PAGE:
Alternative education is an umbrella term for forms of schooling that differ from the mainstream traditional approach. For example, they may use a different learning environment, teach different subjects, or promote a different teacher-student relationship. Alternative schooling is characterized by voluntary participation, relatively small class and school sizes, and personalized instruction. This often results in a more welcoming and emotionally safe atmosphere. It encompasses many types like charter schools and special programs for problematic or gifted children. It also includes homeschooling and unschooling. For instance, Montessori schools, Waldorf schools, and Round Square schools are alternative schools. Further examples are Escuela Nueva schools, free schools, and democratic schools.[66] Alternative education also includes indigenous education. It focuses on the transmission of knowledge and skills from an indigenous heritage. Its method gives more emphasis to narration and storytelling.[67][68][69]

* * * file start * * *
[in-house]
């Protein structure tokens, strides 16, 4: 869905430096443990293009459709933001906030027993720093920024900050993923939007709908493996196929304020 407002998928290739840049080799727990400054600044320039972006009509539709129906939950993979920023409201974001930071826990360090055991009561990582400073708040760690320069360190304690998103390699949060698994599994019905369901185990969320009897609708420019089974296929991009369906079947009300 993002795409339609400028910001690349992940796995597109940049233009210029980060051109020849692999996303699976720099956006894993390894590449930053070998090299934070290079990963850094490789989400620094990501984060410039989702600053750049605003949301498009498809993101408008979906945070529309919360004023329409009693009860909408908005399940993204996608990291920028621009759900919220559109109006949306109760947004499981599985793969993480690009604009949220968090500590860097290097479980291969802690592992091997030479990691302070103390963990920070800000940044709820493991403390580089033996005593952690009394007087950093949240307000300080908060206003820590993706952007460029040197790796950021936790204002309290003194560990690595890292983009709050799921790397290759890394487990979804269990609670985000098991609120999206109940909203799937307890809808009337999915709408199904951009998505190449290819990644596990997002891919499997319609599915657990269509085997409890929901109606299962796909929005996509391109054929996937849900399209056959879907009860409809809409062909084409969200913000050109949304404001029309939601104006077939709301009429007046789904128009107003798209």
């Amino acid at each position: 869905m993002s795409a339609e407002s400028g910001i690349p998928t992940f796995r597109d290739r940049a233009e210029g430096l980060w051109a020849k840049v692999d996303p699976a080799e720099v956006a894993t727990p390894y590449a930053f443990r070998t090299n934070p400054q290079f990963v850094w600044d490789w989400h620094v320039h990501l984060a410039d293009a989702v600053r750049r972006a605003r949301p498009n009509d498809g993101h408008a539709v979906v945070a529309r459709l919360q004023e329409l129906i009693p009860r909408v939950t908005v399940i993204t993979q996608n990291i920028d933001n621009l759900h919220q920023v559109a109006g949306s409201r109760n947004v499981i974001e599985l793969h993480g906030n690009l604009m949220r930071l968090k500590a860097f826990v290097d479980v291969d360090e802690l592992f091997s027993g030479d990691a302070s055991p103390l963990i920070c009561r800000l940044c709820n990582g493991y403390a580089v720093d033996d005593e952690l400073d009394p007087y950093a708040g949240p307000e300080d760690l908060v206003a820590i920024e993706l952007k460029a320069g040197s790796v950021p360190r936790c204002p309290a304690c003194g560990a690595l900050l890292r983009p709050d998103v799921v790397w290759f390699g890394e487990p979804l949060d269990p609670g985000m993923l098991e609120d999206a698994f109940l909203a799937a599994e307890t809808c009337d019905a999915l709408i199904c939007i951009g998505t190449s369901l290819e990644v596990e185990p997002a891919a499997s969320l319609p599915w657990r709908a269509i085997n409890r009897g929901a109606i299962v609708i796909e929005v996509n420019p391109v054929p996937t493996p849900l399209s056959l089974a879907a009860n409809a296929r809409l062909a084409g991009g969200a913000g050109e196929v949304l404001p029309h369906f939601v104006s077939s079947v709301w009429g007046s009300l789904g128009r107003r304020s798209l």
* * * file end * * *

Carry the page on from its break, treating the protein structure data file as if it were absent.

Other distinctions are based on who receives education. Categories by the age of the learner are childhood education, adolescent education, adult education, and elderly education.[70][71][72] Special education is education that is specifically adapted to meet the unique needs of students with disabilities. It covers various forms of impairments on the intellectual, social, communicative, and physical levels. It aims to overcome the challenges posed by these impairments. This way, it provides the affected students with access to an appropriate education. When understood in the broadest sense, it also includes education for very gifted children who need adjusted curricula to reach their fullest potential.[73][74][75]